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Terminally ill man marries love of his life in hospice after staff arranges big day in 24 hours

Chas Hobbs and Shirley Reason have been in a loving relationship for 13 years. Thanks to Hobbs' hospice care staff, the couple finally got to say "I do."

Terminally ill man marries love of his life in hospice after staff arranges big day in 24 hours
Image Source: Facebook/havenshospices

Chas Hobbs, aged 67, has been in a committed relationship with his partner Shirley Reason for 13 years. He wanted to tie the knot with her before his cirrhosis deteriorated further. However, as he currently lives in hospice and owing to the ongoing public health crisis, it seemed like his big day would never arrive. When he was admitted to Fair Havens in Prittlewell, Southend, in the United Kingdom, the couple managed to say their vows to each other within two days—thanks to the care home's dedicated staff members. Hobbs said the staff went "beyond any expectation you could imagine" to plan both a ceremony as well as a wedding breakfast for the newly-betrothed couple, BBC News reports.



 

 

"It was only very recently that we decided to get married, but I knew I couldn't take on those arrangements myself," Reason, who now goes by Mrs. Hobbs, said. "You can tell the staff thoroughly enjoy working here and they've given up their own time to help us prepare for our wedding day. The team pampered me, styled my hair, decorated the private garden outside Chas's room, and made a cake decorated with butterflies." Evidently, a lot of care went into their big day.



 

 

Martin Hill, the spiritual care lead at Fair Havens, said, "When people realize this is the wish of someone approaching the end of their life, it's so important to get it right." Hobbs was admitted to the care home after his condition worsened during lockdown, following a major operation 18 months ago. At first, the couple struggled to find the right place for him, but they eventually found Fair Havens. Healthcare assistant manager Julie Stott-Skold stated, "We made a special wedding breakfast for Chas and Shirley, and then pampered the bride-to-be as we got Chas into his suit. We even created a makeshift garter from a catheter strap and a knitted heart."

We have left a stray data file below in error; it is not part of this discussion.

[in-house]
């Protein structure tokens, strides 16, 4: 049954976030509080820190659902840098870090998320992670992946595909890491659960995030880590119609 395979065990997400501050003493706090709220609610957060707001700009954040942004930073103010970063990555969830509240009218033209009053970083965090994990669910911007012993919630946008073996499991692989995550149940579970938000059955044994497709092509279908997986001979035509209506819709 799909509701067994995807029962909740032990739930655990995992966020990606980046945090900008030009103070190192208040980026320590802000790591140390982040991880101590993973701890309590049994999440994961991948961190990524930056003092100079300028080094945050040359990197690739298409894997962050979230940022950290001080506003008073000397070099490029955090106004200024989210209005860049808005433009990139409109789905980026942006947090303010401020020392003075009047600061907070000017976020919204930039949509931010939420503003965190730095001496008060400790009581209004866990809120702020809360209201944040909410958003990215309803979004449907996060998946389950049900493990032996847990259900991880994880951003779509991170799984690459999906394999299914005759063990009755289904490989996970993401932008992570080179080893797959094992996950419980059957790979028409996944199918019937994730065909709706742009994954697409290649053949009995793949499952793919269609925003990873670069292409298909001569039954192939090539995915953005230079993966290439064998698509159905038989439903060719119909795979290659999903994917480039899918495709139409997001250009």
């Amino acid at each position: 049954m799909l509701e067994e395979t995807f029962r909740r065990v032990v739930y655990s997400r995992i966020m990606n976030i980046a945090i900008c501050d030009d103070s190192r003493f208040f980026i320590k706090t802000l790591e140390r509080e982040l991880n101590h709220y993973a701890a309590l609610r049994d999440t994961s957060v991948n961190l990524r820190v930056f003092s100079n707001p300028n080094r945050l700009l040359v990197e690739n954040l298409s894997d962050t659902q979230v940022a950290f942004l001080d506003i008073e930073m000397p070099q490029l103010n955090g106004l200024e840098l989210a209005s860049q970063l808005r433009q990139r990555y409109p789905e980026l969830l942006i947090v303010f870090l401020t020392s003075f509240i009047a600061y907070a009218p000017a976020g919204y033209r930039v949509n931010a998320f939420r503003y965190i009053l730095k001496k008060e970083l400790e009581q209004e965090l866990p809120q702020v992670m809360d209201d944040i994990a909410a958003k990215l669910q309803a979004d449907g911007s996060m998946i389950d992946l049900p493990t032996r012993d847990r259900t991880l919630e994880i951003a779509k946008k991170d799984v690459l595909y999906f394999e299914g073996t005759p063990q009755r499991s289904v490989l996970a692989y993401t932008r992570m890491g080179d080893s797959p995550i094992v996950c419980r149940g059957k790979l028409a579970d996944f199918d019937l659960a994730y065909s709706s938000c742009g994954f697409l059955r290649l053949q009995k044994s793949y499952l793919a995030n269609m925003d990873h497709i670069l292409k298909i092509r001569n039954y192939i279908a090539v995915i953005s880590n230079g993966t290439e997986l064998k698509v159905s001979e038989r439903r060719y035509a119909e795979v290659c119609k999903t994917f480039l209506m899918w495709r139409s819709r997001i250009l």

For Hobbs and Reason, the newly-married couple, these gestures meant the entire world. Cirrhosis is the scarring of the liver caused by long-term damage. This prevents the organ from functioning properly, which means life can be tough for someone living with the condition. Therefore, the day they got married was definitely a moment to treasure forever. "The time they have together is precious, so it was important to make their wedding day as special as possible," Stott-Skold affirmed. "There wasn't a dry eye in the room."

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